In the ongoing Israel-Gaza conflict, cryptocurrencies are once again becoming a source of wiring funds around the war-ridden regions. After Palestine-based militant group, the Hamas, struck Israel with missiles on October 6, there were hundreds of deaths and destruction. In order to collect some emergency funding for Israel, a bunch of crypto companies have established ‘Crypto Aid Israel', that would let anybody in the world send money for use there. Since crypto transactions are instant and largely untraceable, its transfers in war-torn regions may have ethical and financial implications, Sathvik Vishwanath, the CEO of Unocoin crypto exchange told Gadgets 360.
CryptoJungle, 42Studio, MarketAcross, Collider Ventures, Blockchain B7, Efficient Frontier, Ironblocks, the Israel Blockchain Association, Bits of Gold, and CoinTelegraph have reportedly come together to form Crypto Aid Israel earlier this week. So far, the portal has managed to collect over $60,000 (roughly Rs. 50 lakh) via crypto assets.
“Our goal is to raise desperately needed funds for displaced citizens whose unbearable situation demands humanitarian aid,” the official page of Crypto Fund Israel reads.
So far, the funding is being allocated to the families of soldiers, first respondents, captured nationals as well as killed ones. Some parts of the proceeds are also being saved to re-construct the damaged parts of southern Israel.
Talking to Gadgets 360, Unocoin's Vishwanath said the ethical implications of relying on cryptocurrency funds in geopolitically troubled countries is a complex and contentious issue.
“Crypto can provide financial services to those excluded from traditional banking systems, promoting financial inclusion and empowering marginalised communities. Crypto transactions can, however, hinder regulatory oversight and potentially enable illegal activities such as money laundering and tax evasion,” Vishwanath said.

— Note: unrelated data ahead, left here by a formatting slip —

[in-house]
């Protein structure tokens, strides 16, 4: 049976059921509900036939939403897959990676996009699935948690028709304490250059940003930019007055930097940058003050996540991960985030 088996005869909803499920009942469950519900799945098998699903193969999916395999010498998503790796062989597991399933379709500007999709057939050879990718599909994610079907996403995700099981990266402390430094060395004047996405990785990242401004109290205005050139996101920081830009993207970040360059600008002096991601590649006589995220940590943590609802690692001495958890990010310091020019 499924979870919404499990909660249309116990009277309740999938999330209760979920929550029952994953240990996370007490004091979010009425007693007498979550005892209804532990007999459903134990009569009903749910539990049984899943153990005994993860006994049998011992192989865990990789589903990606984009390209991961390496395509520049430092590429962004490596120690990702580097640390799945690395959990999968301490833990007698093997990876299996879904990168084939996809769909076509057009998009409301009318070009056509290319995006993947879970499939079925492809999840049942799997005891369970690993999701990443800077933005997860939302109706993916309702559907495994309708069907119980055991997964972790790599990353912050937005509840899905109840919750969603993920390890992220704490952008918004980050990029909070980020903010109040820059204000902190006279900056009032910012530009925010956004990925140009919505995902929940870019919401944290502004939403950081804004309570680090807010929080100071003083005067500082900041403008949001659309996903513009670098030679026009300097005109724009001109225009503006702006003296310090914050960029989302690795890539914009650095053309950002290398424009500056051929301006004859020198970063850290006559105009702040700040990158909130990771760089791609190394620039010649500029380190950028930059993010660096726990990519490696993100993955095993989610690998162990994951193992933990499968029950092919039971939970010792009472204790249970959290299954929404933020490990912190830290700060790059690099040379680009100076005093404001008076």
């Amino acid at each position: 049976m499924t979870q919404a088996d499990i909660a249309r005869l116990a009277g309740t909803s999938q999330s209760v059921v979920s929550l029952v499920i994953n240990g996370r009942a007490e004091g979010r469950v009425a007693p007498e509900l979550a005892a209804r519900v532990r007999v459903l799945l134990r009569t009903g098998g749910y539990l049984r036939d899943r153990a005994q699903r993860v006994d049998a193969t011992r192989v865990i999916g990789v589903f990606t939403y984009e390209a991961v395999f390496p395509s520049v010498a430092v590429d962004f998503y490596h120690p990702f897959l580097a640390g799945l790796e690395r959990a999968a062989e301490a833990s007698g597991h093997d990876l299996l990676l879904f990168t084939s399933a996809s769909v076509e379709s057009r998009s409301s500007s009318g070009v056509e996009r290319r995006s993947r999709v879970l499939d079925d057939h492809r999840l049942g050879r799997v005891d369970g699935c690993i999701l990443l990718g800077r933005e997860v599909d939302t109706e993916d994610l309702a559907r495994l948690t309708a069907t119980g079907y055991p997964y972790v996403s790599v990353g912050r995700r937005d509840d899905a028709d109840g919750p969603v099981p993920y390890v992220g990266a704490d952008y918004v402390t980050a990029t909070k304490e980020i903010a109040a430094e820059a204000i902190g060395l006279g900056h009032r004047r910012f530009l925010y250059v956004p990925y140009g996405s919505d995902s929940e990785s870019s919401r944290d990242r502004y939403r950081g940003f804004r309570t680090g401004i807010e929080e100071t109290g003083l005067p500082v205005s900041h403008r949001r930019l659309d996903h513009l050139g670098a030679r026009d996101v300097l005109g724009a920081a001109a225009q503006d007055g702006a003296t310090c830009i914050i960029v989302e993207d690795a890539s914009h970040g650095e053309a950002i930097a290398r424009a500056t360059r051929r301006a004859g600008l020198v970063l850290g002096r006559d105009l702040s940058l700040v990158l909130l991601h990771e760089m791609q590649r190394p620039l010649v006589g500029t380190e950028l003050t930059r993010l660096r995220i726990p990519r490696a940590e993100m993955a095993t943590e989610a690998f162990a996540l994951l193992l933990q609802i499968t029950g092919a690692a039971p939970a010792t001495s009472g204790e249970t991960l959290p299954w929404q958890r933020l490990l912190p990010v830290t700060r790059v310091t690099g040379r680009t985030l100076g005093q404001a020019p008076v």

Instances of crypto assets being used to buy weapons and facilitate other illegal activities were topics of grave concerns when the Russia-Ukraine war started in February last year. Several crypto exchanges had to tighten their policies and KYC needs at the time to ensure that Russian nationals and entities that were sanctioned by the US, the UK and other nations — did not get to engage with crypto assets.
In fact, in 2022, Israel itself had identified and confiscated 30 cryptocurrency wallets that were allegedly funding the Hamas group. These wallets were owned by an exchange firm named al-Mutahadun, which is based in the city of Gaza. Benny Gantz, the defence minister of Israel had approved the seizure of these accounts in March 2022.
Along with these ethical implications, crypto relief funds come with other baggage as well, Vishwanath noted.
“Cryptocurrencies are known for their price volatility, making them risky assets to rely on in times of economic crisis. Citizens could lose significant wealth if their favoured assets plummeted. The chances of abuse of crypto assets can also not be ruled out. In an unstable environment, the risk of abuse is higher because the government may use cryptocurrencies for personal gain or to avoid sanctions. Lack of understanding among the population can also lead to uninformed investments or fraud,” he said.
Essentially, geopolitically troubled countries may consider cryptocurrencies as a complementary financial tool, but full reliance on them is risky. Industry experts advise governments to diversify financial strategies and combine traditional finances with crypto assets.
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